Yes, I know why it is there. But I wish for it to not be there. I also removed the lone wolf stainless guid rod the guy put in it. And replaced it with the factory one. Like I said, I prefer it stock. Along with not letting things in from the bottom. the gap filler things, also doesn't let things out. Water or dust for example. Does that water or dust make a difference in that area? Maybe, I have no idea. But either way I want it to be able to free itself. Big reason though, I just prefer most of my handguns stock. The only exception is sights. Or where valid grip panels. Even that's a big maybe

Last edited by themighty9mm; 04-29-2013 at 16:51..
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Old 04-29-2013, 16:57   #8
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I seem to have read or heard somewhere that one reason to keep that channel open is to be able to reach in there a ways to help remove a recalcitrant magazine and another reason to help stuff drain out if necessary.
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Old 04-29-2013, 17:00   #9
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I seem to have read or heard somewhere that one reason to keep that channel open is to be able to reach in there a ways to help remove a recalcitrant magazine and another reason to help stuff drain out if necessary.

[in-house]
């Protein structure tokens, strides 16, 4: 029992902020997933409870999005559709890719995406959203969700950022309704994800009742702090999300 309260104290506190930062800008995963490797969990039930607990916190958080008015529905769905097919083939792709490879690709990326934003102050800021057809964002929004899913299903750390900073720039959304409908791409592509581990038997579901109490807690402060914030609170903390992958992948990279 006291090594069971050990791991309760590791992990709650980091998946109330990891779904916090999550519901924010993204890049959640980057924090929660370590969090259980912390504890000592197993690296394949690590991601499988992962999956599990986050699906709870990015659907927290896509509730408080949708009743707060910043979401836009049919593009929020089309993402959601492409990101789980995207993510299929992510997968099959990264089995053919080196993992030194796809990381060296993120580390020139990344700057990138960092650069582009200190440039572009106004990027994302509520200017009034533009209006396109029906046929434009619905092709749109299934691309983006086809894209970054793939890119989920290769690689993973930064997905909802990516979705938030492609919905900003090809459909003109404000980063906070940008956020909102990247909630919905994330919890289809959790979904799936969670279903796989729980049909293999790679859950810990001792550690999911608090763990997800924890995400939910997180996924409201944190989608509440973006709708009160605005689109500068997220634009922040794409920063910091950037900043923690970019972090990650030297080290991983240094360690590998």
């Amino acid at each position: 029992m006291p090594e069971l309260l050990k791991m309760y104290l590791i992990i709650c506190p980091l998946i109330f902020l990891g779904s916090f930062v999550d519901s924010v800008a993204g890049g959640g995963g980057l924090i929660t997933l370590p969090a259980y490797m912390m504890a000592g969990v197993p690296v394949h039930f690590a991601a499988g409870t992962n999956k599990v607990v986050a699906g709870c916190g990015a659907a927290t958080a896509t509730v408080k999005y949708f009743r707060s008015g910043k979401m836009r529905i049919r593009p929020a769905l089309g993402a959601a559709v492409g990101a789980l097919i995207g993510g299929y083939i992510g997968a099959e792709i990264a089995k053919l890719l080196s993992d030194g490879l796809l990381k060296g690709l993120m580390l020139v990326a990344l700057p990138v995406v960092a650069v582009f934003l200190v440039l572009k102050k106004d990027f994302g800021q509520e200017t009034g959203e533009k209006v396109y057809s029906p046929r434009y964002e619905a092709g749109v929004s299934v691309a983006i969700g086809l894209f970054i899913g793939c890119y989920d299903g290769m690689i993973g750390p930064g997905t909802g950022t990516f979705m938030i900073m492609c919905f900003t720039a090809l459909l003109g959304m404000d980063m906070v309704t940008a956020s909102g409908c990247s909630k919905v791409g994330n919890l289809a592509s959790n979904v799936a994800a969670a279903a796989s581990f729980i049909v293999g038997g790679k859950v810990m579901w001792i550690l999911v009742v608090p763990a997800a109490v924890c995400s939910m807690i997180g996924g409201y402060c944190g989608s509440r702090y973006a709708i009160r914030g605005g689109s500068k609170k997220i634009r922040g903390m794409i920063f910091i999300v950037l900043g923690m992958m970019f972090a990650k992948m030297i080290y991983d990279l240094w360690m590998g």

The draining part makes sense to me. IIRC and its been a while since I owned a glock let alone a 100% take down. But I believe that gap leads up to some springs and such as part of the trigger group
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Old 04-30-2013, 11:43   #10
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Originally Posted by themighty9mm View Post
Yes, I know why it is there. But I wish for it to not be there. I also removed the lone wolf stainless guid rod the guy put in it. And replaced it with the factory one. Like I said, I prefer it stock. Along with not letting things in from the bottom. the gap filler things, also doesn't let things out. Water or dust for example. Does that water or dust make a difference in that area? Maybe, I have no idea. But either way I want it to be able to free itself. Big reason though, I just prefer most of my handguns stock. The only exception is sights. Or where valid grip panels. Even that's a big maybe
I'd definitely trash a SS guiderod for Glock's cheap plastic one...